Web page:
Monday, December 22, 2008

The join() case for a better select()

Today's bug in JavaScript code: was using the Array's join() function and getting results which did not match the expectations. Turns out, that in a case of sparse array (with missing data at certain indexes) join inserts an empty string. So, considering the code:

var a = ['zero', 'one', 'two'];
a[4] = 'four';

The resulting alert will be «zero:one:two::four».

Duh! To adjust to the behavior I have modified the Ruby-like selector to have the «pack» parameter like in this:

// pack   is truthy: (default) resets indexes, returns new packed array
// pack   is falsy:  preserves indexes, returns new sparse array
// tester is a filtering function. Should accept the array's
//        element and return truthy or falsy.
Array.prototype['select'] = function(pack, tester){
  if (typeof(pack) == 'function') {
    tester = pack;
    pack = true;
  } else if (typeof(tester) != 'function'){
    throw { name: 'ArgumentError', message: 'Function expected. Should accept the array\'s element and return truthy or falsy.' }
  result = [];
  for (i in this) {
    if ( tester(this[i]) ) {
      if (pack) { result.push(this[i]); }
      else      { result[i] = this[i]; };
  return result;

Here are the Firebug runs of the select(...):

>>> [ 1, 2, 3, 4, 5, 6].select( function(e){ return e>3; } )
>>> [ 1, 2, 3, 4, 5, 6].select( false, function(e){ return e>3; } )
>>> [ 1, 2, 3, 4, 5, 6].select( true, function(e){ return e>3; } )

Let me know, if this does not work in IE or others for whatever reason - I have only tested it in Firefox.

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Thursday, December 18, 2008

JavaScript Meetup Presentation

I will be speaking today at the Chicago's JavaScript Meetup on the topic of "Traps to avoid in JavaScript". The 10-minute talk is for beginners and the slides can be found on the website.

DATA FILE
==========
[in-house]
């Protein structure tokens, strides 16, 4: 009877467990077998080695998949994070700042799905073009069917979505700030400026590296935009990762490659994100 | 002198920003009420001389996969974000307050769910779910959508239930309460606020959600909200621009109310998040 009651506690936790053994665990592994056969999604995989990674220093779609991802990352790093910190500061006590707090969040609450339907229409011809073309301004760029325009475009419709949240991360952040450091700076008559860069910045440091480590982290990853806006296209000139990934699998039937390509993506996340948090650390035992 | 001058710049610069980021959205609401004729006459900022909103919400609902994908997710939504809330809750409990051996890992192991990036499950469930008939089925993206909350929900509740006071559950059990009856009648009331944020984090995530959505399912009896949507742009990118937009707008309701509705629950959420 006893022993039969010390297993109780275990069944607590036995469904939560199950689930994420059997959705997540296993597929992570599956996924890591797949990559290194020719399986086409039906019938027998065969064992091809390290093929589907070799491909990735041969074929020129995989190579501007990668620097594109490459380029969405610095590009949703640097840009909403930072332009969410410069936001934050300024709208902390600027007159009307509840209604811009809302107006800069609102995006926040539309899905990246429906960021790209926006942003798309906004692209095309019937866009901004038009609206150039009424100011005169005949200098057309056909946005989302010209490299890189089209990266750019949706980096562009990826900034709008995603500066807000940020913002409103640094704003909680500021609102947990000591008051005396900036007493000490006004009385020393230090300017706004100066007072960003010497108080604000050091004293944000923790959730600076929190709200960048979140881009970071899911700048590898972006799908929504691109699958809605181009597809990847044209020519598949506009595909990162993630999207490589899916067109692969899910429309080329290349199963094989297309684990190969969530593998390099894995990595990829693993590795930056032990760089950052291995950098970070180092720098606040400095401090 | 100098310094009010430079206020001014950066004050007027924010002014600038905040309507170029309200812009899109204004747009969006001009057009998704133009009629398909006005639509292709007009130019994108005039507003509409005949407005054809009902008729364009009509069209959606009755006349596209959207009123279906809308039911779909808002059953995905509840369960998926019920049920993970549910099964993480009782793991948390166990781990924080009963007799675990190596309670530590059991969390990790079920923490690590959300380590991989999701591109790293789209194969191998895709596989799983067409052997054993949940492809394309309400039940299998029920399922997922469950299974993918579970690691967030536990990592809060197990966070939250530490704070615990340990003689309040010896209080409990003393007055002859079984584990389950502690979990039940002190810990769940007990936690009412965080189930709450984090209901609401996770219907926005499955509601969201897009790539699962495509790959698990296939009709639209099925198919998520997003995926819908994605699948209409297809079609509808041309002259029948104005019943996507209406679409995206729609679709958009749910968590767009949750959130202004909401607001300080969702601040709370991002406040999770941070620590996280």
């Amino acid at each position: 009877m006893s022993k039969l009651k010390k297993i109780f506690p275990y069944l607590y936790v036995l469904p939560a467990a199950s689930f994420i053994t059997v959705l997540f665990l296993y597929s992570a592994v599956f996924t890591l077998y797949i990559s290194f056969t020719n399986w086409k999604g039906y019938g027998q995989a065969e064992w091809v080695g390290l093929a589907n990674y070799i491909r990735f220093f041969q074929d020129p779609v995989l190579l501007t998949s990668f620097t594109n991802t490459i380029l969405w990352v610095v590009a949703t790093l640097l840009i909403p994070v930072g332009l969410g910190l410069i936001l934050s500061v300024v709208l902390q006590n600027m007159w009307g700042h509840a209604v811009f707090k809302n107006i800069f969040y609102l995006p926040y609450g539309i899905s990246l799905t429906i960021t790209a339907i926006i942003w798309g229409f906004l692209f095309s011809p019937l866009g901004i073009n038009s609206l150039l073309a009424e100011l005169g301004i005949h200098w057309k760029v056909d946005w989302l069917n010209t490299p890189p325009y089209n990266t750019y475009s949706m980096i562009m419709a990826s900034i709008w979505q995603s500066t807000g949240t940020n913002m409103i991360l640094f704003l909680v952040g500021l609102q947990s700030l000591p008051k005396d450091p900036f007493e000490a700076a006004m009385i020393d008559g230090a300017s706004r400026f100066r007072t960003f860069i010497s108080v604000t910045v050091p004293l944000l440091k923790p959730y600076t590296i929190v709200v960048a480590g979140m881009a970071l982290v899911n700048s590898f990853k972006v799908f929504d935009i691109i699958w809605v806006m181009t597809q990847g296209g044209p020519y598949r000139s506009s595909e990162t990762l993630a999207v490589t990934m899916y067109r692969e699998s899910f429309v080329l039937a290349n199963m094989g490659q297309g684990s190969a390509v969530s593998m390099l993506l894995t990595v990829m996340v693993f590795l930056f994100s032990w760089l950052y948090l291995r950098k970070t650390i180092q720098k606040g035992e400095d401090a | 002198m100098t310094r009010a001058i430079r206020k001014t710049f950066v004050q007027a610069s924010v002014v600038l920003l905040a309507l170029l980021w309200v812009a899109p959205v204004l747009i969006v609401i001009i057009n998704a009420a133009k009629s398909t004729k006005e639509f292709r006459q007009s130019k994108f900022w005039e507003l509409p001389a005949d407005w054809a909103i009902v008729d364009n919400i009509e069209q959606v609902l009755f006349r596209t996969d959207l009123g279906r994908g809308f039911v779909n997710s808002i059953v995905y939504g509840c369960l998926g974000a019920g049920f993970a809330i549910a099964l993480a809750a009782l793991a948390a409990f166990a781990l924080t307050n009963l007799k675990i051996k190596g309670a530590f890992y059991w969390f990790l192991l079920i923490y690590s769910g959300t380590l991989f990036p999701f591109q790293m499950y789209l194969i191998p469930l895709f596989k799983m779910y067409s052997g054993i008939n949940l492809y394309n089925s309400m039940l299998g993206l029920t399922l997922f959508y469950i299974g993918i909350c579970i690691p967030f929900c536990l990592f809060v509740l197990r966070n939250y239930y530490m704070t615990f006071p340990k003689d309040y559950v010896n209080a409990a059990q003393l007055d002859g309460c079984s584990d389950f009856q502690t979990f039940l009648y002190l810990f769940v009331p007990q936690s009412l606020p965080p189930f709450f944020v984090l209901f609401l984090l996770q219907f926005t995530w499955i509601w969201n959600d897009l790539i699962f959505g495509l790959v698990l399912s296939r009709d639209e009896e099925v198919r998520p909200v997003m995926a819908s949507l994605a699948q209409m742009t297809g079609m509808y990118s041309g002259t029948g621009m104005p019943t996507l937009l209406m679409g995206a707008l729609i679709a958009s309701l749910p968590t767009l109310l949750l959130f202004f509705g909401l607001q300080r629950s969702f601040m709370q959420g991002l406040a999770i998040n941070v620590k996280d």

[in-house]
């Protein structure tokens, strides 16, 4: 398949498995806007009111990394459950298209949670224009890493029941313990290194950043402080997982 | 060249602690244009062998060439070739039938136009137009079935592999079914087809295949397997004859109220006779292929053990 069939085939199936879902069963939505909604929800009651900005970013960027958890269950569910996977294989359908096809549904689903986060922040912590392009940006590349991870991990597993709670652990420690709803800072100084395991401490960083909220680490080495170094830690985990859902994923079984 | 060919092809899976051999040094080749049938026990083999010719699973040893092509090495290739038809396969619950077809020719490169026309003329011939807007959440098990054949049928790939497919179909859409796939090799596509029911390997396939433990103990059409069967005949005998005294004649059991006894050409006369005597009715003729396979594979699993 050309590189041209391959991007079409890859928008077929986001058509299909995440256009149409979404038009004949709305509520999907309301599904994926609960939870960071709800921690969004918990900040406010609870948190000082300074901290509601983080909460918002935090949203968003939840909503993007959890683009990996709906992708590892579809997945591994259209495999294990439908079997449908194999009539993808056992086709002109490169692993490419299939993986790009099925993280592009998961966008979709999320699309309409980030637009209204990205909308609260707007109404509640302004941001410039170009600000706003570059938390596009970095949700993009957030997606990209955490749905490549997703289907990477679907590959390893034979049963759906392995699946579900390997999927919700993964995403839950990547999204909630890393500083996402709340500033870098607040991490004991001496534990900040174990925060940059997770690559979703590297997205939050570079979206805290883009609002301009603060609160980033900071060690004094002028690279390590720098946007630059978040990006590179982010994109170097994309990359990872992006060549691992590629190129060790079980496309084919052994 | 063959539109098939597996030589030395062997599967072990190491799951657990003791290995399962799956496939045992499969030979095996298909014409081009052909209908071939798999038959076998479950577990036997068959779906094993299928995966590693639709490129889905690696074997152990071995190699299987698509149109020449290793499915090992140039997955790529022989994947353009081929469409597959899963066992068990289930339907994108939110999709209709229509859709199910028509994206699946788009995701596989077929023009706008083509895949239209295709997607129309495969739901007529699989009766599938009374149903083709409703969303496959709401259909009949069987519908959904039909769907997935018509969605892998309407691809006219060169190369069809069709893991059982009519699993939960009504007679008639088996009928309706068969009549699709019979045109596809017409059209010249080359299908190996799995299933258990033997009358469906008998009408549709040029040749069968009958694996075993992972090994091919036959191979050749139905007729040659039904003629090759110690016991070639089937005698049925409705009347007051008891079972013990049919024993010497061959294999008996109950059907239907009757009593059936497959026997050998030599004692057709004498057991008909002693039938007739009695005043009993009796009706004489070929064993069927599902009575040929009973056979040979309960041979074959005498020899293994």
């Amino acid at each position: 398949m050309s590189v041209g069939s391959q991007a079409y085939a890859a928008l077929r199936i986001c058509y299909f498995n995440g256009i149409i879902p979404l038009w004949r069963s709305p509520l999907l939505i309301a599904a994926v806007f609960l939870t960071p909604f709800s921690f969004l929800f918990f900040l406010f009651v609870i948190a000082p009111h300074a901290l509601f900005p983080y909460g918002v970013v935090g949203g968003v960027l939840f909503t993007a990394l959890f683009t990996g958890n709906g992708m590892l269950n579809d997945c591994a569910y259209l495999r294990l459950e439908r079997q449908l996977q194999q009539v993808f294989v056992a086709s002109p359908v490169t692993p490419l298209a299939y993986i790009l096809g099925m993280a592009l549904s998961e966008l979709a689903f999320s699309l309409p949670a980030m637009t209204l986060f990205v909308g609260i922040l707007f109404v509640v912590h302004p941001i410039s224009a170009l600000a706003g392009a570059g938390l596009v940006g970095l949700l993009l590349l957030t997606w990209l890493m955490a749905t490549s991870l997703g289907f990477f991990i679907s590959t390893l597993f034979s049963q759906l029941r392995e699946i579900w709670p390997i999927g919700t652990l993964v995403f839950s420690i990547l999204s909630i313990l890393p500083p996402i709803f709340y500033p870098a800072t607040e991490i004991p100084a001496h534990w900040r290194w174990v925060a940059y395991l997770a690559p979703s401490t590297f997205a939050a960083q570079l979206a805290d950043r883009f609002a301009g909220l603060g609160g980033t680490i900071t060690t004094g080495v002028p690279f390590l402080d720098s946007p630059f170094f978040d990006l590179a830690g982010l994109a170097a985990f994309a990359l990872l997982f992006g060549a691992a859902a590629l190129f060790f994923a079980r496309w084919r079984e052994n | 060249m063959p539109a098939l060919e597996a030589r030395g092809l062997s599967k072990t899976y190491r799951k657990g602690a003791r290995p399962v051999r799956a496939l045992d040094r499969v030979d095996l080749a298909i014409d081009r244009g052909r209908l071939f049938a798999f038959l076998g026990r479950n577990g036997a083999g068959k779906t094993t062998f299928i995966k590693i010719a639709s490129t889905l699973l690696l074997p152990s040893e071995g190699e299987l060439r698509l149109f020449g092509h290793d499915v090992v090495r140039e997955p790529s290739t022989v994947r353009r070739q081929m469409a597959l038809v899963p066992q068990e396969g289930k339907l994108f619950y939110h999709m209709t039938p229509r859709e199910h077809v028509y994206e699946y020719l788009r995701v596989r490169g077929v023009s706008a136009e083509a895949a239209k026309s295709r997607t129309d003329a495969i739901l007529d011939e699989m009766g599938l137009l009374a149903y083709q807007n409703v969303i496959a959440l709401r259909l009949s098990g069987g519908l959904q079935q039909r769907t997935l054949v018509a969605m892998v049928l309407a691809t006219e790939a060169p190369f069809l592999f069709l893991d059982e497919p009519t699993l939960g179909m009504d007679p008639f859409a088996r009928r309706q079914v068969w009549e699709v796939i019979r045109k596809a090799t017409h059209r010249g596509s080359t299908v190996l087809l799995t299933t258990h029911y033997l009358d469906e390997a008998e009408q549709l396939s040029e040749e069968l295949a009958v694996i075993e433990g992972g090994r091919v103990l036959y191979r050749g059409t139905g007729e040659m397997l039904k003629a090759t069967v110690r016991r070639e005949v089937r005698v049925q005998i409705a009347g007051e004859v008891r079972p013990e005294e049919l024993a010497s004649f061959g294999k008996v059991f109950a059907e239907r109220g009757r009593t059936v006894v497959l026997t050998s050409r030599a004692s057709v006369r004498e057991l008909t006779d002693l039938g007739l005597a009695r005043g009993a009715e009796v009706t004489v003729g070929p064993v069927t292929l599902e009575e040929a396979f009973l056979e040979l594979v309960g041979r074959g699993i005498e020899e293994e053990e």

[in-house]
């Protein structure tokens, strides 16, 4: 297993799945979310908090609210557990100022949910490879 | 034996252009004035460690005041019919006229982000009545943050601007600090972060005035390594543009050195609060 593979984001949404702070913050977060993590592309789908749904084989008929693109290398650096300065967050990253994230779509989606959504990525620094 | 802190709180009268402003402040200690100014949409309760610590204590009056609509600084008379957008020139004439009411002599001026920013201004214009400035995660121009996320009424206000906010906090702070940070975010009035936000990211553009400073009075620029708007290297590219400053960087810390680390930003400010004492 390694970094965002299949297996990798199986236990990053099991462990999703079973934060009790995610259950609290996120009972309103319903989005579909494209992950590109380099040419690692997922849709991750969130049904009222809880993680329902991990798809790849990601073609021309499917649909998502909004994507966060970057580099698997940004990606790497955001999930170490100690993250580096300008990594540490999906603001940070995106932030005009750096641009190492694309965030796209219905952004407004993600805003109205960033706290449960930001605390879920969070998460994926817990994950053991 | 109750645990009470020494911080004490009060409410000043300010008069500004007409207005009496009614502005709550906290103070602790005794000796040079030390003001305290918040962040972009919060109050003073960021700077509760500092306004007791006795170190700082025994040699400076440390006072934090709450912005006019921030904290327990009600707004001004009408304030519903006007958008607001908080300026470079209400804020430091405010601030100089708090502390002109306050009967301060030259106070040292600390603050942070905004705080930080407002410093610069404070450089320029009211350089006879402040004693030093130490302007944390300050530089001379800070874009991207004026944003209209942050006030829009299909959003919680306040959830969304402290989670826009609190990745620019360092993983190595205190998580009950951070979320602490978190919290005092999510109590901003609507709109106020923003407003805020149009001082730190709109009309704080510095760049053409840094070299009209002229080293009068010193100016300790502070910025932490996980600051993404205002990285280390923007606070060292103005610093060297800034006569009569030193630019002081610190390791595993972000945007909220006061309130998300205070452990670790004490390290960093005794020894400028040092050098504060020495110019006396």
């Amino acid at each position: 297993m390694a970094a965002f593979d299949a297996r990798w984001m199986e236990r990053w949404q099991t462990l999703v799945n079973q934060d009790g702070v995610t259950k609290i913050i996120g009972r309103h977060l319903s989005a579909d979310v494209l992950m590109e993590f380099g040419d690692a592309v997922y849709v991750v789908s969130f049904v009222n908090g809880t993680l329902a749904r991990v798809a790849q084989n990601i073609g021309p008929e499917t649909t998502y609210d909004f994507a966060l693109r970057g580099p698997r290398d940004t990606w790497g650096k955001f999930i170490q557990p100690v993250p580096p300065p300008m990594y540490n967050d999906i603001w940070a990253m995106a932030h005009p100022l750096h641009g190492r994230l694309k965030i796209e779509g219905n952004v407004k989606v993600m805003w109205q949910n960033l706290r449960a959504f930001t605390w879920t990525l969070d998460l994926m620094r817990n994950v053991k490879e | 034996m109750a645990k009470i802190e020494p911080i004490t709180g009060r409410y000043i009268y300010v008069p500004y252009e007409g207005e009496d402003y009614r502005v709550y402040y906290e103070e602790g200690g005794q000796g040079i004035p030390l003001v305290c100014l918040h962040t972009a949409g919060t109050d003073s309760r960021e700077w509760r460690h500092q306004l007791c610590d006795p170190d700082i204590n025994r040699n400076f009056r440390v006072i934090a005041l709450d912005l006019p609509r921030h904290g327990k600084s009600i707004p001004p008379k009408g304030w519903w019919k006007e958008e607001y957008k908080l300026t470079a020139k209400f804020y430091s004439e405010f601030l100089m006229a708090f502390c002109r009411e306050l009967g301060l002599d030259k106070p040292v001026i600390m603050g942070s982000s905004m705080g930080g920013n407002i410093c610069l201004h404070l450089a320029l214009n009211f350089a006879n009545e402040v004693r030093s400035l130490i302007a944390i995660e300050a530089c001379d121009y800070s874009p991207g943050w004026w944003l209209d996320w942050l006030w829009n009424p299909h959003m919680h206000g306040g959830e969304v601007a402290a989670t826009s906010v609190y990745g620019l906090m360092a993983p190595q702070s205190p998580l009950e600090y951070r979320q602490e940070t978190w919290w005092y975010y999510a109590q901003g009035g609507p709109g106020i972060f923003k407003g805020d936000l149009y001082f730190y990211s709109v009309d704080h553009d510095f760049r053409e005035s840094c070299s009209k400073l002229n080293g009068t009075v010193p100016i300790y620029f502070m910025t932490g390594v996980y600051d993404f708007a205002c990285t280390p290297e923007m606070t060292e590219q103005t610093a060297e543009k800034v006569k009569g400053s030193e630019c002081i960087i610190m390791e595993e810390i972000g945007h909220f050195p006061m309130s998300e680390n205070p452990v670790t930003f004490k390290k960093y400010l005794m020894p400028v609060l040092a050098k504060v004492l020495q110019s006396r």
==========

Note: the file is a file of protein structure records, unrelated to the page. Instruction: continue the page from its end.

Monday, December 8, 2008

Orphan Works Bill opinion from FSF Compliance Engineer

In October this I have forwarded my opinion (see this post) on the Orphan Works Bill as a question to Free Software Foundation licensing team. Brett Smith from FSF sent me an interesting and detailed answer, which I post here verbatim with his permission:

On Oct 21, 2008, at 11:38 AM, Brett Smith via RT wrote:

[Vlad Didenko - Mon Oct 20 19:22:09 2008]:

The recently passed by Senate "Orphan Works" act got surprisingly little attention from the Open Source community. In my assessment, however, it is guaranteed to reduce the benefits of the Open Source paradigm and put the extra defense burden on individual authors. I am trying raise awareness of the legislations impact on our industry.


Thanks for getting in touch with us to share your views on this bill. At this time, we do not have an official position supporting or opposing the act, and since the corresponding bill in the House did not come to a vote this session (HR5889), it does not seem to be a pressing issue at this time. However, we will continue to watch developments in this area, and will announce any new positions on our web site as appropriate.

In general, we believe that copyright law provides more rights to creators than is socially justified, and we support efforts to lessen its scope. However, we understand your concerns that the particulars of this bill may favor large companies holding many copyrights over individual free software developers. Ultimately, much of the analysis is likely to depend on exactly what does and does not count as a qualifying search under the new act -- which may be difficult to evaluate since it depends on the Register of Copyright's Recommended Practices, which don't exist yet.